MS: I go back and forth. It depends. If time is a factor, which a lot of the times it is, it’s easier to just sketch on the tablet and go from there, but if I have more time I prefer to do mechanical—you know, just thinking, pencil, and paper. If I do something I like on a piece of paper, I’ll scan it in and bring it up on Photoshop, which is the program we usually use and sketch over, or just use that as a little thumbnail and then do a nicer version of that as kind of a main sketch. Photoshop is cool because you can just change it. You can edit the layers as you go. It’s funny, 9 times out of 10, people will gravitate to the little tiny thumbnail that you start with, and that’s usually what they call a key sketch. Even as late as the fullsize model process, if there’s any question about what’s going on in the modeling process, they’ll say, “Look at the key sketch.”
FW: Do The Suits ever simply give you words to base your new design ideas from, like, “We want it to be more sexy”?
MS: Yeah, typically. I mean, everything is interpretive, but I would think if you’re looking at something that had a little bit more curve to the surfacing, a little more voluptuous sectioning, that’s considered sexy versus maybe something a little more blockier, more truck-like, that’s not sexy.
FW: Do designers say words like “swoopy”?
MS: Yeah, more in sort of a tongue-and-cheek way, but we’ll say things like “swoopy.” I think if we want to be a little bit more serious about it, we’ll say “more dynamic” or “more gestural,” things like that.
FW: If you read comments like, “Oh, it looks ugly,” do you take it personally, or do you say, “Yeah, maybe now that I look at it, maybe they’re right about this,” or do you say, “Whatever”?
MS: I take it really personally, but I shouldn’t. I think everybody kind of does. I was worse, reading on the Internet when things that I’ve worked on would come out. A lot of people don’t know the story of what’s really going on behind the scenes or what the project is actually about and what’s involved in making it come to that point.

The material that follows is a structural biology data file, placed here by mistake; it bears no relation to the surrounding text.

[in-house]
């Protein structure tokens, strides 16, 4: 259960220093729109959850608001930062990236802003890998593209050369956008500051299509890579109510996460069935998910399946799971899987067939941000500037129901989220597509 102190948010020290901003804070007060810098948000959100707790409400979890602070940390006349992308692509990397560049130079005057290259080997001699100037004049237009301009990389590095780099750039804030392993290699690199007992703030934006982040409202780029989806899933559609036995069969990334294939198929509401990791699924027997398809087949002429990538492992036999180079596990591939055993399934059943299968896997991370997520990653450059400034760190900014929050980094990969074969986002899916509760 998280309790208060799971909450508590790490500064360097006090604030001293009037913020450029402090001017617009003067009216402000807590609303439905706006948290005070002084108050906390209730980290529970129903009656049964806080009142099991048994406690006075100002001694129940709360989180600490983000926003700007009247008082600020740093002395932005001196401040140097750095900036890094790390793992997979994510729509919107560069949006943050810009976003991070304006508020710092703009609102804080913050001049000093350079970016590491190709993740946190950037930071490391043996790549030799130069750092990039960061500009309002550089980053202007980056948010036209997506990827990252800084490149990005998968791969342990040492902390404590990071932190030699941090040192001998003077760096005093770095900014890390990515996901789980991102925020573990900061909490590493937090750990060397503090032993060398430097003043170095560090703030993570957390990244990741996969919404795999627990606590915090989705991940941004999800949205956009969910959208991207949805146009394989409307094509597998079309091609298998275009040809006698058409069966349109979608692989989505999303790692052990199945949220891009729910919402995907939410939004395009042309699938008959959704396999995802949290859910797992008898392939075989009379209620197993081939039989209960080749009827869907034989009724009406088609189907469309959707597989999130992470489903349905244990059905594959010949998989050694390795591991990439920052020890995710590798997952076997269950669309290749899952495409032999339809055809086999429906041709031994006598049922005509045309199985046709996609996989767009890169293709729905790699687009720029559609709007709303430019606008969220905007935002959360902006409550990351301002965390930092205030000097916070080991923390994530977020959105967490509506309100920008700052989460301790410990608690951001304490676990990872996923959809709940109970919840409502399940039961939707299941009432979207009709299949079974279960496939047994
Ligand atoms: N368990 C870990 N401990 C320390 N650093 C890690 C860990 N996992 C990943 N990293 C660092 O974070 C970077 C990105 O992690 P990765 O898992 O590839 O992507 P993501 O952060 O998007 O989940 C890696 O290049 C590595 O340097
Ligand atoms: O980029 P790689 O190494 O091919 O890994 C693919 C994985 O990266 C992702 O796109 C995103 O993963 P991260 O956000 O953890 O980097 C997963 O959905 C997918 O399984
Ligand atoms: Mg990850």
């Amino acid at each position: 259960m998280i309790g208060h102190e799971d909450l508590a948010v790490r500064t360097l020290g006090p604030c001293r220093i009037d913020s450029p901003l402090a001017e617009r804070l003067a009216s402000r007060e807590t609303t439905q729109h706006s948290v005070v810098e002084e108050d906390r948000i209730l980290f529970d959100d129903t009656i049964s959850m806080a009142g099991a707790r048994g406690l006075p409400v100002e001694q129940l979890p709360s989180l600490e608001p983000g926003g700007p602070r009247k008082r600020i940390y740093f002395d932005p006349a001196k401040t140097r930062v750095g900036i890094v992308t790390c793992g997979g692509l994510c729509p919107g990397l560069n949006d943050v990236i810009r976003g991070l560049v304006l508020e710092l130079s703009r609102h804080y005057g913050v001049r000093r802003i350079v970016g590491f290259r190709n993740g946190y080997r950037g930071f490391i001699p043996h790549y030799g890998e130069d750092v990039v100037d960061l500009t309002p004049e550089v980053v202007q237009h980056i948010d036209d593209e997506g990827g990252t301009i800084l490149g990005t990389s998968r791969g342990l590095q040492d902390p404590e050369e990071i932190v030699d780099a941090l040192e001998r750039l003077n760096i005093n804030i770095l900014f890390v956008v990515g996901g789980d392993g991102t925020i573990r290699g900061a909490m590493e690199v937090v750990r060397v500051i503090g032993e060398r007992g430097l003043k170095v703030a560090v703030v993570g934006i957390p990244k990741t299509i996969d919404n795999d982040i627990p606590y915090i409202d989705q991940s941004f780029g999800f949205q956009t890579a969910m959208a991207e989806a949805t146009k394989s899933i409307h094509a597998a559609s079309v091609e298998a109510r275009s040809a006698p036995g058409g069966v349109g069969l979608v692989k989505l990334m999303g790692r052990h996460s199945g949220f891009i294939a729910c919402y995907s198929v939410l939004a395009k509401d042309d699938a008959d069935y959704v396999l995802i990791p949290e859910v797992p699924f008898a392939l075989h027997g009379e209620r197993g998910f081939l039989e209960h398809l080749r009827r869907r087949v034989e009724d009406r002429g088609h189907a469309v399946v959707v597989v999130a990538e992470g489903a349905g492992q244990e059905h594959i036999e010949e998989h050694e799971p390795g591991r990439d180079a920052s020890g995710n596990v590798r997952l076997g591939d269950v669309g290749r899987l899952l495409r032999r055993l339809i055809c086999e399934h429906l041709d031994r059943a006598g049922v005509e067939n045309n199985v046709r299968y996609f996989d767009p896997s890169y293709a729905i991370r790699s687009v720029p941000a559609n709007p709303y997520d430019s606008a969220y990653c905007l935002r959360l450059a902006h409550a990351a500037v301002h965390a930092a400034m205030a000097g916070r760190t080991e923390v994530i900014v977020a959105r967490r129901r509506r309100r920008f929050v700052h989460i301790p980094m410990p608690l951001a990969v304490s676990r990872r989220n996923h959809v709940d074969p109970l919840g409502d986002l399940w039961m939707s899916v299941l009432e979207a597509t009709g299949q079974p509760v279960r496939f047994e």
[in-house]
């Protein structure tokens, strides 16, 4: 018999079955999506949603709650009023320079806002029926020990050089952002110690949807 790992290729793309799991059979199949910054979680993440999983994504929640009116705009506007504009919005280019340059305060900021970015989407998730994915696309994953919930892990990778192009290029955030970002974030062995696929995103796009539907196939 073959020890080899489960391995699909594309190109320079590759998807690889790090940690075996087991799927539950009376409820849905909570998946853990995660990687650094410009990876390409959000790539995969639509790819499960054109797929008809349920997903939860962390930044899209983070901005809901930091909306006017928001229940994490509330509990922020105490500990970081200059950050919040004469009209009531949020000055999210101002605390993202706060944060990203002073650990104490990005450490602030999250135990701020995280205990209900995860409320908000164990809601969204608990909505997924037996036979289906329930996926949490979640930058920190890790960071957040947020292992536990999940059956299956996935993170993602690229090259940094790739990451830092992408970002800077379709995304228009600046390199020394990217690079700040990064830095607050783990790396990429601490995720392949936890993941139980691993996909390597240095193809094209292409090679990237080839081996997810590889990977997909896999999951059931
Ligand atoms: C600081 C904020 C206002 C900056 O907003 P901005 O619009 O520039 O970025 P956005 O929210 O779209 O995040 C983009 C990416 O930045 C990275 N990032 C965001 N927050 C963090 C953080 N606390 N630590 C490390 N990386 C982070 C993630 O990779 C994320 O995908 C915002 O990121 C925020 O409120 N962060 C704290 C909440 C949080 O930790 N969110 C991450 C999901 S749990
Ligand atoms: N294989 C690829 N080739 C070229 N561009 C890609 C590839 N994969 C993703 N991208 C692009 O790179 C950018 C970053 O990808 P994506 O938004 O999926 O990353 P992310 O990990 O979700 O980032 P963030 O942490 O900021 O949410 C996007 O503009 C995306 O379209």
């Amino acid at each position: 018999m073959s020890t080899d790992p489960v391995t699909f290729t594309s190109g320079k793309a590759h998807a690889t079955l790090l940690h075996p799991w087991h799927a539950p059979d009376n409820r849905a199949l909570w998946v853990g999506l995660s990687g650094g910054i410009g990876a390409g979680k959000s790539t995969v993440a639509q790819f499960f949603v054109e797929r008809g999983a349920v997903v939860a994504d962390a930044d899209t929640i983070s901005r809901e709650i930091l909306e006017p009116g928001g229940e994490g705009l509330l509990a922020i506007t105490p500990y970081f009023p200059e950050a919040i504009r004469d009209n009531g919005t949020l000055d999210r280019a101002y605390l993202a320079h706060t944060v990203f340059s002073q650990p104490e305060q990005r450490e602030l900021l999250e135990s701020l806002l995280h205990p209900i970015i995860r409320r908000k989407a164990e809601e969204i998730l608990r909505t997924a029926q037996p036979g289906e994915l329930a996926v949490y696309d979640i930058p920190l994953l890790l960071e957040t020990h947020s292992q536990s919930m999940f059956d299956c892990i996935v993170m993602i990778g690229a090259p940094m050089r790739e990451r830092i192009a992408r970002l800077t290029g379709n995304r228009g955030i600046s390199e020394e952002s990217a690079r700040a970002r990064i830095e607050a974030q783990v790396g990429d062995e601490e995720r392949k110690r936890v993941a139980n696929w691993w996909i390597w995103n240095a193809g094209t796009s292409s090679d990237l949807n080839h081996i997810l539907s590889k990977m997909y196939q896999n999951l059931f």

FW: Is that the hardest part of your job?
MS: For me, the hardest is that I’ve dealt with a lot of production vehicles lately, like the Tundra and the Highlander. Since they’re production vehicles, you have to work with engineering a lot, so millimeters matter. I never thought millimeters could matter so much. You don’t fight with the engineering staff, but you have to work with them because it’s in their best interest to get a certain number, and it’s in our best interest to make the vehicle look as good as it can, and sometimes the two don’t overlap. That can be the most difficult, for me anyway.
FW: If you weren’t designing cars, what would you design?
MS: I think designing tools would be kind of fun. Hand tools, drills, and things like that. The problem is a lot of that stuff is set up with engineering and I would probably mess it up with my styling. I’d make it too pretty instead of functional. That’s what’s kind of cool about trucks—they’re sort of honest and functional.
Here’s What an Original Concept Truck Designed for Four Wheeler Looks Like
We asked Matt to do an original concept design based on our desire to see a modern-retro truck. Matt immediately corrected us: “Retro can have a negative connotation; vintage is cool.” We told him we dig the old FJ; he does, too. He walked us through his thought process as he drew:
“I just think it’s the simplicity of those kinds of shapes. It’s a vintage-y look, I guess, but I think it’s because maybe back then they just didn’t know any better. They didn’t have a lot of time to sit there and overstylize things and overthink things. It looks like it was a natural thing that just kind of happened. All the shapes and all the elements are there for a reason. There’s nothing excessive or unnecessary.
“The wheels are important because it sets up the stance. The most important part is kind of the stance and the profile and the silhouette. All the lines that go in the middle of it are sort of icing on the cake, and the less-is-more thing really applies to car design. The less lines you use, the more impact you get, because you see more of the silhouette and you see more of the outside of the vehicle.
“So with this sketch, we cheat everything. Cheating, meaning like exaggerating wheel size, exaggerating ride height, so it’s going to seem higher than you’re actually going to make it, like if it were to have a lift kit on it.
“I hope it’s vintage enough. I’m trying to convey the old square grilles from the ’80s, where the headlamp and the grille were one simple kind of shape, and people still really like that. I personally really love that.”